Rock guys are weird.
Similarly, try and avoid questions like, “So, will you sponsor my home kitchen renovation?” or “You know, I really could use a new car, hint hint.”
Sometimes, really, what you get from the expo floor is an awesome photo. That may be enough.
Kristen Chase enjoying the Charmin booth, taking a, uh…well, not a freebie.
9. Yes, there are some jerks at the conference.
Think about other places with several thousand people–Grand Central Station, a sports arena, the DMV at lunch hour. The likelihood that there will be some less than lovely peope in the crowd is pretty good.
However at Blogher, I promise the ratio of non-jerks to jerks is about as good as you’ll ever find. If there’s one guy who interrupts every panel to ask 14 questions–eh, laugh it off. If there’s one marketing consultant who tramples you in an attempt to hand her business card to a sponsor first, you’ll have a good story for later. If there’s one PR person who asks for your Klout score before giving you a coupon, forgive her. She’s learning.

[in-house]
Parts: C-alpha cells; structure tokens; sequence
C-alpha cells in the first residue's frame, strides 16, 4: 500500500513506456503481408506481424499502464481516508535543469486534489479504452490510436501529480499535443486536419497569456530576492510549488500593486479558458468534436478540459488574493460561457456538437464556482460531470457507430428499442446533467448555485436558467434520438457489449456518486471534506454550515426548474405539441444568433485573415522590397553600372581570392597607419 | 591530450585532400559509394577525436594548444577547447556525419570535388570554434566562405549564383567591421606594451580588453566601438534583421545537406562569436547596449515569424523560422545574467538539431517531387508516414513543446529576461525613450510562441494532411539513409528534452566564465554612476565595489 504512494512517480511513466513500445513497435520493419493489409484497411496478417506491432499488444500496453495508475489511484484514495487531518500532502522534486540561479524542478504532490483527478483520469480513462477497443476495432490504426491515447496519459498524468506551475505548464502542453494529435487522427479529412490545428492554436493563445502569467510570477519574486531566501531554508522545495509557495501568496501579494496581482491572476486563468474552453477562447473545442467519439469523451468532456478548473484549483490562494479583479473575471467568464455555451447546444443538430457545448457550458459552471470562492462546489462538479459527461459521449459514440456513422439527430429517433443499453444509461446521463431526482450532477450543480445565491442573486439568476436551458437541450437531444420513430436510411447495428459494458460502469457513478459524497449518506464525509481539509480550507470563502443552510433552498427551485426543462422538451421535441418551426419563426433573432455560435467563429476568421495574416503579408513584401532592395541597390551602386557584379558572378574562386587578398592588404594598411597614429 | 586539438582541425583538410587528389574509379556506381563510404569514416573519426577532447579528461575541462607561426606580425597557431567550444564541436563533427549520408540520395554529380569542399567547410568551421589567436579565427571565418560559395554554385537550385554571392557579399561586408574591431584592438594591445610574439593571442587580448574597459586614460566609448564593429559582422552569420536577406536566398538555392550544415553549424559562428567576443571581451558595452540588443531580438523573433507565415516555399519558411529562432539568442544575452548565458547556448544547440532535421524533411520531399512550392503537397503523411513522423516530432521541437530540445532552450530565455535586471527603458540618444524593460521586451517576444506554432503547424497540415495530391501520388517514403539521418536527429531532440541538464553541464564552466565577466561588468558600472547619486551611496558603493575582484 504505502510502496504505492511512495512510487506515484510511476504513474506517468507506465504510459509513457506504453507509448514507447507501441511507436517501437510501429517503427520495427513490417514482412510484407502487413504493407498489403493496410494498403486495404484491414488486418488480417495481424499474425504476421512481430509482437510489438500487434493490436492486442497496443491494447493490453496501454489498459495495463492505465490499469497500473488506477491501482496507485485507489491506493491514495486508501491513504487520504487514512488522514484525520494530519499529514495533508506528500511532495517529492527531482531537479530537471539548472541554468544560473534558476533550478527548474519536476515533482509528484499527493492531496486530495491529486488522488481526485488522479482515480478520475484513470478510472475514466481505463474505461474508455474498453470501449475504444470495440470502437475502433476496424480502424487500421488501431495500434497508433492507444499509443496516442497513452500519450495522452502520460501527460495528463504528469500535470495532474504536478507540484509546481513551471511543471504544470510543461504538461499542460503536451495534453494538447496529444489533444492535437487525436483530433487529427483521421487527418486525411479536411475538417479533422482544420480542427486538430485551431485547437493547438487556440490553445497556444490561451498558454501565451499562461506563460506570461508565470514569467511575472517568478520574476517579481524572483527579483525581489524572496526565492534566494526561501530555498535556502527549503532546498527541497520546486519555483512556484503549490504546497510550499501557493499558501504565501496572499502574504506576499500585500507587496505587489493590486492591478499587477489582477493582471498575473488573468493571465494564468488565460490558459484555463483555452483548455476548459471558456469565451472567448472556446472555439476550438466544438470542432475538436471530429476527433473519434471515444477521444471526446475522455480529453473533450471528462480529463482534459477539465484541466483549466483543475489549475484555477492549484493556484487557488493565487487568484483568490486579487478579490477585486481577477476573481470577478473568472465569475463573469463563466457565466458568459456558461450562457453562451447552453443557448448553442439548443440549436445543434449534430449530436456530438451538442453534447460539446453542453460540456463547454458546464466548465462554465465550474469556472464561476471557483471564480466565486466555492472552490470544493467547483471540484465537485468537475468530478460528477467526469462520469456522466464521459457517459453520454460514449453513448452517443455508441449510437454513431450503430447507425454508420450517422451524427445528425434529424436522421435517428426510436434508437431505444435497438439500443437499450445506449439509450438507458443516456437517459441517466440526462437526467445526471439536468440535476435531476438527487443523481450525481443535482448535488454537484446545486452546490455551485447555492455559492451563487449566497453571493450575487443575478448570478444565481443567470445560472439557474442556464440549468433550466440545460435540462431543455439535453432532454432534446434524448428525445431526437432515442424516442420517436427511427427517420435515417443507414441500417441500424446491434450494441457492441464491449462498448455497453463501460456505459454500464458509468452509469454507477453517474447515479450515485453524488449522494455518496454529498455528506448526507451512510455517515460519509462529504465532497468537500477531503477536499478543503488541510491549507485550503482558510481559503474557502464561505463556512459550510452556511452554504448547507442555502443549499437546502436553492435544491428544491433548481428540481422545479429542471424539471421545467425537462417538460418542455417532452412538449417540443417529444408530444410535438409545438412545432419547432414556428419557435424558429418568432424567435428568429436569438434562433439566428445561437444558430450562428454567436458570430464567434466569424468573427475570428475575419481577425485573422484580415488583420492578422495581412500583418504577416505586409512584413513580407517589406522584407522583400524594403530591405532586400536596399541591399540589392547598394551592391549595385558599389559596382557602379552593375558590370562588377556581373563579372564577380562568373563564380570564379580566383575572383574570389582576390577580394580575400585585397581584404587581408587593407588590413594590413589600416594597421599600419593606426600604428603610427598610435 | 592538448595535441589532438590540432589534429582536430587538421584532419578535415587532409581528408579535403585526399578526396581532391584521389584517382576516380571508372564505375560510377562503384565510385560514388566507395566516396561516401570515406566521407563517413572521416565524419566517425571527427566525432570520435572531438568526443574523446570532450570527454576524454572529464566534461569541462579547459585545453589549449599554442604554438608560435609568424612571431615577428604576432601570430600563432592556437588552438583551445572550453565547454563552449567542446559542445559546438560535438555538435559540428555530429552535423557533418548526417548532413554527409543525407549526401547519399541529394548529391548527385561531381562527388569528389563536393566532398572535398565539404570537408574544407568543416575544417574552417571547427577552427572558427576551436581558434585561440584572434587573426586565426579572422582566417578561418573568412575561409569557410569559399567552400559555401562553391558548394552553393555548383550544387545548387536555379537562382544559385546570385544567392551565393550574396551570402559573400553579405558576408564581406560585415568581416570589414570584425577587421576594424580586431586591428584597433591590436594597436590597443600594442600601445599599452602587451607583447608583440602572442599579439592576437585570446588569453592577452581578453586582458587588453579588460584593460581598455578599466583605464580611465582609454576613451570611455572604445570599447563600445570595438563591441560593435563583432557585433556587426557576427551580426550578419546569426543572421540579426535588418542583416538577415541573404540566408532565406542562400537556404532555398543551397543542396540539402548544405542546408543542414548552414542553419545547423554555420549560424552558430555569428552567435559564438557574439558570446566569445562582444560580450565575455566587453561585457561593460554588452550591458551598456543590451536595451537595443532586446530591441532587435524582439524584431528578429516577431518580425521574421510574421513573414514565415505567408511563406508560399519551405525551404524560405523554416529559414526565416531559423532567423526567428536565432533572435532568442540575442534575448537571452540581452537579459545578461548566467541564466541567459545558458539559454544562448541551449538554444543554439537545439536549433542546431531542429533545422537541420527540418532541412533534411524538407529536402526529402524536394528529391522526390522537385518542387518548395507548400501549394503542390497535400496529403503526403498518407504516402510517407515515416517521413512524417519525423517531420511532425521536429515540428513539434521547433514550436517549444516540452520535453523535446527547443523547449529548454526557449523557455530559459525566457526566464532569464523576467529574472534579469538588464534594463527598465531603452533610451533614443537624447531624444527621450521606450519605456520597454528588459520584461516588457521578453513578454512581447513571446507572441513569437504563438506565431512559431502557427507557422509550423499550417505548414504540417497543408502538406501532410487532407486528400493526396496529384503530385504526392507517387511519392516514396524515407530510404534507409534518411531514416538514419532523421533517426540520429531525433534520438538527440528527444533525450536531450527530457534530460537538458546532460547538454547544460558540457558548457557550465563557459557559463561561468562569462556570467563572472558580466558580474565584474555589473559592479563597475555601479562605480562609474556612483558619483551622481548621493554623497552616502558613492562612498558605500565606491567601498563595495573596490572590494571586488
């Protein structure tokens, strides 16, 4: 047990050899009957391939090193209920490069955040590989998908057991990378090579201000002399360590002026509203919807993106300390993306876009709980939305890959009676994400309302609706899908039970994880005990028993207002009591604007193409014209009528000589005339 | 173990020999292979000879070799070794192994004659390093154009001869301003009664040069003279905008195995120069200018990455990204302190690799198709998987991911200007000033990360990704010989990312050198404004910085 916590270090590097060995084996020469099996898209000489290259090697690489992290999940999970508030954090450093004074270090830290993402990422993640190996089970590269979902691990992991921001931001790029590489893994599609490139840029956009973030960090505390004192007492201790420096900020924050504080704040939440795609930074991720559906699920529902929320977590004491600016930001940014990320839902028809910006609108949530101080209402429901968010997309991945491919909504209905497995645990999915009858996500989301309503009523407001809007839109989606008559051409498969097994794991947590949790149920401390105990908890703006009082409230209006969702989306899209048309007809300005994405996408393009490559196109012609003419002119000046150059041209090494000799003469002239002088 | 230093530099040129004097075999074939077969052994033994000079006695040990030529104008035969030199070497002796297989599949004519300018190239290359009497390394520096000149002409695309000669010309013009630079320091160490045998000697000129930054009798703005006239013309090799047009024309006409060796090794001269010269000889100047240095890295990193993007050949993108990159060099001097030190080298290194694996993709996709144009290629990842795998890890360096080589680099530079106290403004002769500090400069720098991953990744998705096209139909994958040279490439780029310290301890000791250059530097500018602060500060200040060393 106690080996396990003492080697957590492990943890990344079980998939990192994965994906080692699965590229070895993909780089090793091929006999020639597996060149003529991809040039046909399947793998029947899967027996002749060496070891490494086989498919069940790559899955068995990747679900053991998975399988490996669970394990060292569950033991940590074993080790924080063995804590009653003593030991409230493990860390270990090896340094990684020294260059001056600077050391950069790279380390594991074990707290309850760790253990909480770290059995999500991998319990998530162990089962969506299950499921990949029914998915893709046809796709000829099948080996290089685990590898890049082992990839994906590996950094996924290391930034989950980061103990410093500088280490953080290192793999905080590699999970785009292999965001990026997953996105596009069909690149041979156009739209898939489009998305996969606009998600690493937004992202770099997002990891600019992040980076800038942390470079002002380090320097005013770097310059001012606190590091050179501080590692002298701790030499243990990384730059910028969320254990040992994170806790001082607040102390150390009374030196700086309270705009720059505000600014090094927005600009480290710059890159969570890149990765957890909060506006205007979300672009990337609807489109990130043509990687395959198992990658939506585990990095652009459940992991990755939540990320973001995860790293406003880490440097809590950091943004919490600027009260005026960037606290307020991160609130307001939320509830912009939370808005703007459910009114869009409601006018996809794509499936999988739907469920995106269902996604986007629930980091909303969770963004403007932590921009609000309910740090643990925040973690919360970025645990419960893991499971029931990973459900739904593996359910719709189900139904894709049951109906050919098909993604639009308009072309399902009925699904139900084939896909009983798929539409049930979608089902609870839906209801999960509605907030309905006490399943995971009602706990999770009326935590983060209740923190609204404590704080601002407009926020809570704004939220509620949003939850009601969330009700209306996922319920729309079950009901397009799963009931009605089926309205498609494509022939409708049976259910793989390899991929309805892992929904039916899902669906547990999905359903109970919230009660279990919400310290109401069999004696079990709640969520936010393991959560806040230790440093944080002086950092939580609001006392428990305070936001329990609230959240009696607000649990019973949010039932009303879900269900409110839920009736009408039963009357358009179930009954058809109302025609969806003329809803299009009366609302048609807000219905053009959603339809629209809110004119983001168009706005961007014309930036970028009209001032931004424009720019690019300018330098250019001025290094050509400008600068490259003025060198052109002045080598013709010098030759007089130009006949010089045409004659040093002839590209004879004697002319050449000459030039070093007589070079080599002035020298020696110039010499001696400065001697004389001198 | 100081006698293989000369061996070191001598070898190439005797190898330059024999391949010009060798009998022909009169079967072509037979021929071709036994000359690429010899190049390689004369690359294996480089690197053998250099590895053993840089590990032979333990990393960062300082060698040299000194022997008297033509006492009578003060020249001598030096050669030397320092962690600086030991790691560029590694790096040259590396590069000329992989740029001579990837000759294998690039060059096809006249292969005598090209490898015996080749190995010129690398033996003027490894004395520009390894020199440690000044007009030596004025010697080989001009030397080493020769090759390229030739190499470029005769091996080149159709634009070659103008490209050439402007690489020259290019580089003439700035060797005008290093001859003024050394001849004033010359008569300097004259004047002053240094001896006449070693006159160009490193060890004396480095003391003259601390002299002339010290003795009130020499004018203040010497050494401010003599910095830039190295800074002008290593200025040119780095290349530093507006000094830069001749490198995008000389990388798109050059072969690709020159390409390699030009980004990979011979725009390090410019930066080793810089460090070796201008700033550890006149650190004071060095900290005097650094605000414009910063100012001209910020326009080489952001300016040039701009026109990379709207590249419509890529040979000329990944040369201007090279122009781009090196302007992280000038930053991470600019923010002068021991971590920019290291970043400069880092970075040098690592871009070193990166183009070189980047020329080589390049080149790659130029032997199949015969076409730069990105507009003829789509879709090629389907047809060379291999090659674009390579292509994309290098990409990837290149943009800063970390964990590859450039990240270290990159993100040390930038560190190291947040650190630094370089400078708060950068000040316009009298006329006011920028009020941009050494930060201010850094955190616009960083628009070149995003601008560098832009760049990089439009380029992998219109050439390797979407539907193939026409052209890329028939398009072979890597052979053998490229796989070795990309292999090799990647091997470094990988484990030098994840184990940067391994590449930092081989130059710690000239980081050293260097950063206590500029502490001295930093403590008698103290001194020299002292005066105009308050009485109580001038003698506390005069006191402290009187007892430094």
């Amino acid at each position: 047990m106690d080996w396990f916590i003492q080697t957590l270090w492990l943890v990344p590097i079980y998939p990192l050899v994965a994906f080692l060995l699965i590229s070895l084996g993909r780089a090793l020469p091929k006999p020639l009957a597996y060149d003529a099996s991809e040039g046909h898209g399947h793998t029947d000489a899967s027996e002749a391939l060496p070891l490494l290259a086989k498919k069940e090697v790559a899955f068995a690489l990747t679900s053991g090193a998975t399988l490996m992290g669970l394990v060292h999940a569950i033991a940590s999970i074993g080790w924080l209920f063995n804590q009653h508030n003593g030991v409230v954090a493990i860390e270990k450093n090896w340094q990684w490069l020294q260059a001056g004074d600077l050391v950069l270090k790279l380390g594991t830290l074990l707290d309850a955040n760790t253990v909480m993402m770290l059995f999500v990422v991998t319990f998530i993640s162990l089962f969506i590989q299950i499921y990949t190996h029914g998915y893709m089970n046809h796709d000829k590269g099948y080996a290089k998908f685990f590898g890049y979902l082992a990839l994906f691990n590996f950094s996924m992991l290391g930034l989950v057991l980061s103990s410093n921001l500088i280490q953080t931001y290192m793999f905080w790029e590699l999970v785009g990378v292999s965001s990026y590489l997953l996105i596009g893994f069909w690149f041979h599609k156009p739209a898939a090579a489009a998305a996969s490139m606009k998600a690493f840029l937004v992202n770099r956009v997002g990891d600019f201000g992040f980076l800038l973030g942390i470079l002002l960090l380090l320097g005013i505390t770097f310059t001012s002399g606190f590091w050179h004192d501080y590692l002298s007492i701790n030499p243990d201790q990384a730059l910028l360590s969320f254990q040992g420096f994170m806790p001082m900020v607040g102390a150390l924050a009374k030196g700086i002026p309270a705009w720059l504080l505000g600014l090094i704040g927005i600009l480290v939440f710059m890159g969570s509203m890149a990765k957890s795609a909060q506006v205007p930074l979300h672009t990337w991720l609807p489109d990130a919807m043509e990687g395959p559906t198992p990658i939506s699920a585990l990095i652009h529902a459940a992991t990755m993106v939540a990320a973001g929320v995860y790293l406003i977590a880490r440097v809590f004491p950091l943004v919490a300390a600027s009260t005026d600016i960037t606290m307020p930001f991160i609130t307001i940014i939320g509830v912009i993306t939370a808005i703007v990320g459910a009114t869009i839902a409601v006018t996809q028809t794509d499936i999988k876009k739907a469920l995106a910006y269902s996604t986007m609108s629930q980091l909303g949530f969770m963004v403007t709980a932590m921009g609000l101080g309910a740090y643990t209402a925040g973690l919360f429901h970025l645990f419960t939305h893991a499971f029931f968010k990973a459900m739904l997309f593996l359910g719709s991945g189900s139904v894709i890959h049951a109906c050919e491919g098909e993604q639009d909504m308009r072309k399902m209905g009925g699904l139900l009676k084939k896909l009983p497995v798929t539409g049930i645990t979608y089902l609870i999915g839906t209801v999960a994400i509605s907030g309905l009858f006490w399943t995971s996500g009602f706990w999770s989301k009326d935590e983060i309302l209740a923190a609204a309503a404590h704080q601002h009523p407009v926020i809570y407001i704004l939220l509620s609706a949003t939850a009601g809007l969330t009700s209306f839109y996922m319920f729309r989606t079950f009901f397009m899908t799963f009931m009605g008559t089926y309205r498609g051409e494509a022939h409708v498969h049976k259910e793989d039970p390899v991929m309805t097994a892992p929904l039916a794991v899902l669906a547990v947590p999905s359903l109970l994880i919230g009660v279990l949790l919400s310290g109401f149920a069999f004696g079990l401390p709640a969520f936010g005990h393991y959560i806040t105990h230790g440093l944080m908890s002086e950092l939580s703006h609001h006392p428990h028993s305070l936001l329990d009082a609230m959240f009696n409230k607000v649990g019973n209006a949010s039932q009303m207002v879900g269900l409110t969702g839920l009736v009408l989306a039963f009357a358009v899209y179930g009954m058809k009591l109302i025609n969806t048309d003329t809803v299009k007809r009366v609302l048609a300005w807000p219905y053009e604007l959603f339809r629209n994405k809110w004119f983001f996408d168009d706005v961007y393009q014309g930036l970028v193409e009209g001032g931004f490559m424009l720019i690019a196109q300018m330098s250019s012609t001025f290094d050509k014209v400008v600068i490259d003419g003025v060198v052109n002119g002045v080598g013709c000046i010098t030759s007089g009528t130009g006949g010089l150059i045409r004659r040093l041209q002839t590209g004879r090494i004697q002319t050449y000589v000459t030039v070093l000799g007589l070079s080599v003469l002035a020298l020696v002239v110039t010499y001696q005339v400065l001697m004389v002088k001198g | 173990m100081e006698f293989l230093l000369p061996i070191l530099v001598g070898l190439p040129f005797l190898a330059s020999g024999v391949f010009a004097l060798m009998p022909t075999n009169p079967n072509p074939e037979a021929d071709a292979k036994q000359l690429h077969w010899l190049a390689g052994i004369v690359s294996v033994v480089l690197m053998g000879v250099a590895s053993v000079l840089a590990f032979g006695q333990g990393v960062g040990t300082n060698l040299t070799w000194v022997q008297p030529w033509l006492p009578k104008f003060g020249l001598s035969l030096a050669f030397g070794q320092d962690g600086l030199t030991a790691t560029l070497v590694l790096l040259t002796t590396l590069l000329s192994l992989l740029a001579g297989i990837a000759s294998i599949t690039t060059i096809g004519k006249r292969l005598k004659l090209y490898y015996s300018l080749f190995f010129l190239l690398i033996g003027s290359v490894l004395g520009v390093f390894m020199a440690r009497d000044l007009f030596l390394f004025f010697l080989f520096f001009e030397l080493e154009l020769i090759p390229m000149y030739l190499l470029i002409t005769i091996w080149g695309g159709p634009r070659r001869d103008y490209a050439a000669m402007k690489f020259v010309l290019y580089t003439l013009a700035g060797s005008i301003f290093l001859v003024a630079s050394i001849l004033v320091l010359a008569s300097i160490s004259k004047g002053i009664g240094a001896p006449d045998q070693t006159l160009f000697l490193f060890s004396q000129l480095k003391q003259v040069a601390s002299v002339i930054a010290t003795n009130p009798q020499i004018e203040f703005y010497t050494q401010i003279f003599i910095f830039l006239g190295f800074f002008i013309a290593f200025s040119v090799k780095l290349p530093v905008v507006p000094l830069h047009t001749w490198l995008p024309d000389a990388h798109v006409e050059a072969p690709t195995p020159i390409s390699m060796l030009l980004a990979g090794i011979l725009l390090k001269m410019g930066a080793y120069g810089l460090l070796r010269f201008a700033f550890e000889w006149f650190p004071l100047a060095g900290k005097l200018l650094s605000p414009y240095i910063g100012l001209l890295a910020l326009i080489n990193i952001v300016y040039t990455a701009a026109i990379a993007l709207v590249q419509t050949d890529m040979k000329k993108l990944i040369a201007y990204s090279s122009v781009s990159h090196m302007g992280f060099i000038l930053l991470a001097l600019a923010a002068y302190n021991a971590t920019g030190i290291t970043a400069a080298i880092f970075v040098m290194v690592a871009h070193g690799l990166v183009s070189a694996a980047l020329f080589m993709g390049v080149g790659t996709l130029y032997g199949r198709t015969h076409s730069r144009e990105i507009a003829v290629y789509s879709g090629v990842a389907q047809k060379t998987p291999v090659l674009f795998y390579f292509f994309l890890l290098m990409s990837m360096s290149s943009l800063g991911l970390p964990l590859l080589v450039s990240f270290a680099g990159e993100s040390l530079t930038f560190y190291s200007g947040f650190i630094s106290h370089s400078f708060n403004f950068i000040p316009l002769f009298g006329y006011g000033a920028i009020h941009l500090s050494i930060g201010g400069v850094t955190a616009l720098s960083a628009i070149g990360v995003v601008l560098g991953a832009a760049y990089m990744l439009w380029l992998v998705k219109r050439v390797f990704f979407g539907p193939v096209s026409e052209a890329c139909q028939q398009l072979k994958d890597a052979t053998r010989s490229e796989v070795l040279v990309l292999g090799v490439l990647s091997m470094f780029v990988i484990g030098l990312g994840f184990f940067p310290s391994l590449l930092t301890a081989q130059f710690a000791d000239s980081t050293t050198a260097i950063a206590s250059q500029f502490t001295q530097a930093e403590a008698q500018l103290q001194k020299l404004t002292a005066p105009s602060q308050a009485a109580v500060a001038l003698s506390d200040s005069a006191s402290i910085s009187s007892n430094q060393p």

10. The people who say “some bloggers think they’re too cool to talk to you” are insecure and/or full of crap.
I promise, I have only in seven years at this conference met one blogger who I thought was too cool to talk to people; and as it turns out, she has massive anxiety and social issues. I know there are always some women who will complain endlessly about snobs and cliques and whatever and it completely bugs me. I’m sorry if you’re insecure; that’s a terrible feeling. But don’t point fingers at other people just because you’re not comfortable walking up to a half-empty table and asking “is anyone sitting here?” because it brings up some horrible repressed Sophmore year memory.